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The Crew’s recent failure can’t fall all on Caleb Porter; Black & Gold’s front office must receive blame

Columbus’ issues go beyond just the head coach.

SOCCER: FEB 25 MLS - Columbus Crew SC Media Day Photo by Jason Mowry/Icon Sportswire via Getty Images

The Columbus Crew’s 2022 season ended on Saturday when the Black & Gold once again let a team come from behind, losing 2-1 at Orlando City SC. Columbus needed just a point from the match and was in a position to get that until conceding a goal from the penalty spot in the 84th minute.

Any time a season doesn’t end with the team lifting a trophy, there is disappointment. That is certainly the case for the Crew, but there is also the sudden nature of how missing the MLS Cup playoffs occurred and the recurring issues of this year’s group.

The blame game will now be played after a second straight postseason-less season for the Black & Gold. Head coach Caleb Porter shouldered that blame on Sunday evening after the loss and paid for it with his job on Monday. This was his team. These were his players. Those were his tactics that didn’t get the job done. Not just in the final game of the year, but throughout the season.

Once Cucho Hernandez arrived as a record signing midseason, the expectation was for this team to make the playoffs and that did not happen. This was a failure and Porter had to take responsibility for that.

But not all of the blame for the failure to win this season falls on the now-former head coach. This was a collective issue and the front office must take some of the criticism as well. That starts with president and general manager Tim Bezbatchenko and assistant general manager for player personnel and strategy Issa Tall.

Roster construction is a team game, and Porter was a major decision-maker in which players were a part of the Crew in 2022. But Bezbatcheno and Tall are right at the head of the snake in that department. Simply put, there were some major mistakes made when putting together this Black & Gold team.

While Bezbatchenko deserves to receive credit for player additions such as Lucas Zelarayan and Hernandez, two Designated Players that certainly have lived up to their transfer fee and wages, the attacking talent around those two players left much to be desired.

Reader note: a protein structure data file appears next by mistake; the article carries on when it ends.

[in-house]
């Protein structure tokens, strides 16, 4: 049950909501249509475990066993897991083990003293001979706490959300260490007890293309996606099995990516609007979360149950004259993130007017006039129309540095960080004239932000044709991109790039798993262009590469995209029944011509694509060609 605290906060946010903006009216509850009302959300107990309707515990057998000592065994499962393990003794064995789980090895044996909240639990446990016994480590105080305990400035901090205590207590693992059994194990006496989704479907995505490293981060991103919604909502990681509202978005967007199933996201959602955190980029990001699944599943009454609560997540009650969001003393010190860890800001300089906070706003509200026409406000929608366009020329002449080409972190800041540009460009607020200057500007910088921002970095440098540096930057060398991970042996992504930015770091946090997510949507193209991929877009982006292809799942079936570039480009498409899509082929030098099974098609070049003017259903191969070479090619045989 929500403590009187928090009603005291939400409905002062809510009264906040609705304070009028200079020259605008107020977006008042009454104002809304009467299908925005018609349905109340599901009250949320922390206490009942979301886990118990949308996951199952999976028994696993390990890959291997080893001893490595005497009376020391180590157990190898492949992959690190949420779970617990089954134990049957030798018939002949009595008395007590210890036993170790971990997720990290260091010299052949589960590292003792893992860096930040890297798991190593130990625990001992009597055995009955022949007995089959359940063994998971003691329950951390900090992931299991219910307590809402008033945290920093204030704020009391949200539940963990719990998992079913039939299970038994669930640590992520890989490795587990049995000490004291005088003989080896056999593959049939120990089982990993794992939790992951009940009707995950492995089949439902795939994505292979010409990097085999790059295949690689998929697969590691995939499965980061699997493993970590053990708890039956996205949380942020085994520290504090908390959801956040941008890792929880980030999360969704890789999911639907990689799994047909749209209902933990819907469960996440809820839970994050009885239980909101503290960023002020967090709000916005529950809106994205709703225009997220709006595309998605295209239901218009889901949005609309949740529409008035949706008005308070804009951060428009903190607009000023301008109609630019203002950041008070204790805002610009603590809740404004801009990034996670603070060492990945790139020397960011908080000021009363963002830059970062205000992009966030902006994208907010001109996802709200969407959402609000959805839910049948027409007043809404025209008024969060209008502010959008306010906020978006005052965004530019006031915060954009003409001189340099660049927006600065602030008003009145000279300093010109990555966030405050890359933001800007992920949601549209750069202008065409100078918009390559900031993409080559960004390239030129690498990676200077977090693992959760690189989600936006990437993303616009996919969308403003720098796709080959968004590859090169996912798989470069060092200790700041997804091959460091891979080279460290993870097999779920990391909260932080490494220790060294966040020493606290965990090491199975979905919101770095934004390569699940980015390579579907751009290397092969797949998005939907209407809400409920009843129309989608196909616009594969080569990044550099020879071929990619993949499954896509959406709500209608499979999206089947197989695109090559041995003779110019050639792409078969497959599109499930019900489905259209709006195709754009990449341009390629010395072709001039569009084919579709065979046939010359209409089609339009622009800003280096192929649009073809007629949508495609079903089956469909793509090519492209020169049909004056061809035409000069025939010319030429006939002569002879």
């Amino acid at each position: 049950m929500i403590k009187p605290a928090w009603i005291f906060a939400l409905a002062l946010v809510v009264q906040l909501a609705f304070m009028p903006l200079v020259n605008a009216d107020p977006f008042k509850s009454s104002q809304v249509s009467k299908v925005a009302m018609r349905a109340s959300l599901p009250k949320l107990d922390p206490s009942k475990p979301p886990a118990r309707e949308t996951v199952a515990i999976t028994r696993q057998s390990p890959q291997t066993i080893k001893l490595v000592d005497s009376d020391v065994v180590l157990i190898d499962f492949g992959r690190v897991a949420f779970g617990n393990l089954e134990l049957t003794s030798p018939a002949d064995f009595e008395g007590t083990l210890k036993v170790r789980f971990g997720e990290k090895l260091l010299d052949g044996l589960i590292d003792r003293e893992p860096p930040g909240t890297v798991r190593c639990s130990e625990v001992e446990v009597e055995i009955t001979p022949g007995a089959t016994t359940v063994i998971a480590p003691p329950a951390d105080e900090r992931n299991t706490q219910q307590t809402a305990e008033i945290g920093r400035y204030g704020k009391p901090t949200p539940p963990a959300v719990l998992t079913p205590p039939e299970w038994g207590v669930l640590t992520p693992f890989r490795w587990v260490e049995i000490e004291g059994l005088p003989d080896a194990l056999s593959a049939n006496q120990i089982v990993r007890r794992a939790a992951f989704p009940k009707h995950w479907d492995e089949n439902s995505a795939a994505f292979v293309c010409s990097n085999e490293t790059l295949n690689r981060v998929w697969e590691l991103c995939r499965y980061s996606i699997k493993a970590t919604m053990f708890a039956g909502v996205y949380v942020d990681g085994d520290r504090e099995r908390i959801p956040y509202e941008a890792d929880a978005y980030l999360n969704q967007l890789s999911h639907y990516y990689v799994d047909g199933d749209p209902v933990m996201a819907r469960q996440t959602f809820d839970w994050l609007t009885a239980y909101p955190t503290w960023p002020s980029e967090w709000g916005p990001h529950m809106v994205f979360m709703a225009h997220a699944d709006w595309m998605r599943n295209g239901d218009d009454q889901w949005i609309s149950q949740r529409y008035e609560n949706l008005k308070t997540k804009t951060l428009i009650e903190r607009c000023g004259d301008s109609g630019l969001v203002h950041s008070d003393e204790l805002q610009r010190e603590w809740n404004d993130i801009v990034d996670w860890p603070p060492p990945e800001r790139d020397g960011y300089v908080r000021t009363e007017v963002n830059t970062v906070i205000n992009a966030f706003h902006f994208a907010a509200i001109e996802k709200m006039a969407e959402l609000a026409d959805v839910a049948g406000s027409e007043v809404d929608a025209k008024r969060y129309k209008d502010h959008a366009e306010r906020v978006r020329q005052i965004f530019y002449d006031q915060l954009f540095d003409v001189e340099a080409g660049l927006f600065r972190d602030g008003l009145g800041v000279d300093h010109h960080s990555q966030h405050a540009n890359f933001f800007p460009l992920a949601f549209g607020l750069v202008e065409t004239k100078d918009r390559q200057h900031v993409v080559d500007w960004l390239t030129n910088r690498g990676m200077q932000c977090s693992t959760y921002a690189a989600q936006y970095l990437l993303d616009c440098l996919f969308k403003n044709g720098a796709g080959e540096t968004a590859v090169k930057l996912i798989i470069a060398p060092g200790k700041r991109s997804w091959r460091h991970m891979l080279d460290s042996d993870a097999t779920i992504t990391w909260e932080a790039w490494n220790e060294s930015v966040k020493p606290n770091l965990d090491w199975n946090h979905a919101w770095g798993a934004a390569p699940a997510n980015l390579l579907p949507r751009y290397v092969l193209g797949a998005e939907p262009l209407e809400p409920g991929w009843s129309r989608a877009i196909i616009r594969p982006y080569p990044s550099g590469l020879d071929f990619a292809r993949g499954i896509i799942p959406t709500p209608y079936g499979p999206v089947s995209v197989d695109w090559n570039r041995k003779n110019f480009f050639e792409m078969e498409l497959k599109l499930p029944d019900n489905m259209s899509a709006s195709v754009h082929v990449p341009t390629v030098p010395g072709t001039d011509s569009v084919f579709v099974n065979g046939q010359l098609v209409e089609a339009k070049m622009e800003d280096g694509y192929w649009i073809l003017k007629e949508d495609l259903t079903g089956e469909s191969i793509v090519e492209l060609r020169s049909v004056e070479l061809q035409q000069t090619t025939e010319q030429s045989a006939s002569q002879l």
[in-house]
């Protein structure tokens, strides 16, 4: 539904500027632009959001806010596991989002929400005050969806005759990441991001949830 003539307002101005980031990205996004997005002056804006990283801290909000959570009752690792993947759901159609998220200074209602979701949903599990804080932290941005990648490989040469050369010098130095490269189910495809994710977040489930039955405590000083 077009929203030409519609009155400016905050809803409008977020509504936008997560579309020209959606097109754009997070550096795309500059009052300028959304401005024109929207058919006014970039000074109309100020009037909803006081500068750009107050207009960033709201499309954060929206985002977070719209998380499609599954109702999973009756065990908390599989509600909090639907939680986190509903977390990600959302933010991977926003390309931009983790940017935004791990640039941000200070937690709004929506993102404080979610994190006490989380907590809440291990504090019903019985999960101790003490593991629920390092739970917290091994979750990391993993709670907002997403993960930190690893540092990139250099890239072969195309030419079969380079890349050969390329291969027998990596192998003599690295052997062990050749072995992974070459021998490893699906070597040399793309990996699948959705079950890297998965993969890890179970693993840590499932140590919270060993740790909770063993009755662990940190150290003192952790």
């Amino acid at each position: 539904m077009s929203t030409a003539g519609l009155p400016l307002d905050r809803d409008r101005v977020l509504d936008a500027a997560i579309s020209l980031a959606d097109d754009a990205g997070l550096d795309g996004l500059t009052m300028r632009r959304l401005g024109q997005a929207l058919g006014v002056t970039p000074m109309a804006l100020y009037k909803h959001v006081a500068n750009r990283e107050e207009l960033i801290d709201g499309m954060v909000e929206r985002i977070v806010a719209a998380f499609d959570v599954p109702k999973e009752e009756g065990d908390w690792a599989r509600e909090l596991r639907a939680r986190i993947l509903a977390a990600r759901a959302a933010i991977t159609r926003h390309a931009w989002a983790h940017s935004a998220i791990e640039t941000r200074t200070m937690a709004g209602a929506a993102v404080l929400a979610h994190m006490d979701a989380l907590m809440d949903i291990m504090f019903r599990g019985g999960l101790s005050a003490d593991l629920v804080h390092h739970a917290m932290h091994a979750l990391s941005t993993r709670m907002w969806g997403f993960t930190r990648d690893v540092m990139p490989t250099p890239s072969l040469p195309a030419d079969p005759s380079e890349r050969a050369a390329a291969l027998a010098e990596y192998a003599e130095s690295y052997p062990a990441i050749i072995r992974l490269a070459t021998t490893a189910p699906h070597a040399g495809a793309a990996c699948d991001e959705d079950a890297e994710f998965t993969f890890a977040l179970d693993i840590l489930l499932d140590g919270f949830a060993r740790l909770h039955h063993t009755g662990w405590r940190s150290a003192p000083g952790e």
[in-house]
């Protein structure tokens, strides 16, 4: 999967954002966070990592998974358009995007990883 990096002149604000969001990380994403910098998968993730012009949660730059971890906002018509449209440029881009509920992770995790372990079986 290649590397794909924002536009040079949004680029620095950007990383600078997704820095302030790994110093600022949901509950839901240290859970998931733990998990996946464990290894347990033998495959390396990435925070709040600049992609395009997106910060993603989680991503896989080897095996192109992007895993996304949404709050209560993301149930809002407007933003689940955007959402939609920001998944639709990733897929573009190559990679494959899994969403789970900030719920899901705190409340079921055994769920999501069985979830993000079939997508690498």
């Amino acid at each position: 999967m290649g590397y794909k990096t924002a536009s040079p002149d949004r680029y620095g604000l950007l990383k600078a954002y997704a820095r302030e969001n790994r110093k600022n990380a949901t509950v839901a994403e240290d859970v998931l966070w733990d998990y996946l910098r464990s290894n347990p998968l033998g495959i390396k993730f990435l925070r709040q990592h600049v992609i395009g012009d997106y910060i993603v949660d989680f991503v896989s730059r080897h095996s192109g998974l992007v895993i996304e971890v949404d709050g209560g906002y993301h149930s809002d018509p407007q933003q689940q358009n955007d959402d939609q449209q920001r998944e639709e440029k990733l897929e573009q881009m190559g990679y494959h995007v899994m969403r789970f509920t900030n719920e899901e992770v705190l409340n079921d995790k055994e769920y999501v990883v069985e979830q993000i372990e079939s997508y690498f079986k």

Kevin Molino and Yaw Yeboah, two wingers brought in during different transfer windows, were expected to be key offensive cogs for Columbus. Molino played in 22 games the last two seasons and had two goals and two assists. Yeboah took the field 19 times for the Crew in 2022 and managed just one assist and five shots on target. In the biggest game of the year against Orlando, where the team needed a result and could use goals, Molino came off the bench after an injury and Yeboah did not even make the game day roster.

The Black & Gold also brought in winger Alexandru Matan prior to the 2020 season, but he played just six games this season before being sent on loan, the same or fewer appearances than Crew 2 players Jacen Russell-Rowe and Mohamed Farsi who signed first-team contracts during the year.

Russell-Rowe had to be signed due to a lack of options at forward, which came because of a mismanagement of the position. The Columbus front office was concerned about the forward position heading into the year, yet elected to start the season with Gyasi Zardes and Miguel Berry. Despite Zardes’ experience and his 54 career goals for the Crew, Berry began the season as the starter. He could not build on his eight-goal breakout year in 2021. Neither forward got going offensively.

With the Black & Gold front office already knowing signing a DP striker heading into the year was likely, they waited until April to move Zardes to the Colorado Rapids, receiving just $300,000 in allocation money for a player who has played for the United States Men’s National Team 67 times. Berry was also eventually traded in late July.

Instead of being proactive, the team was reactive. This led to dropped points in 12 of the team’s first 17 games and in eight of those contests, the team did not score before the arrival of Hernandez.

Defensively, Columbus has had issues in the transfer market. While the front office deserves credit for adding right back Steven Moreira, who was among the best at his position in MLS this season, Milos Degenek played well but never completely locked up the center back spot next to Jonathan Mensah. The Crew elected to move 33-year-old winger Pedro Santos to left back after the departure of Milton Valenzuela, never finding a natural replacement at the position.

While not every signing is going to pan out, the Columbus front office has missed at some crucial positions during their tenure. Names like David Guzman, Fatai Alashe, Chris Cadden, Fanendo Adi, Vito Wormgor and Bradley Wright-Phillips are among the players who were expected to make an impact but struggled and departed quickly.

And while the front office gets credit or takes blame for additions and/or departures, Bezbatchenko worked closely with Porter on how the team played and who plays. While Porter made the ultimate decisions, this was a collaborative effort all around each match.

When a team does well, a coach often receives plenty of the credit and the opposite is true when a team struggles. This is why the coach is often the first to go when things go south. But success or failure comes from everyone involved, and Bezbatchenko and Tall, while not in the public eye as much, deserve as much of the blame as the head coach and need to get things right more often than they have for the next coach to be successful.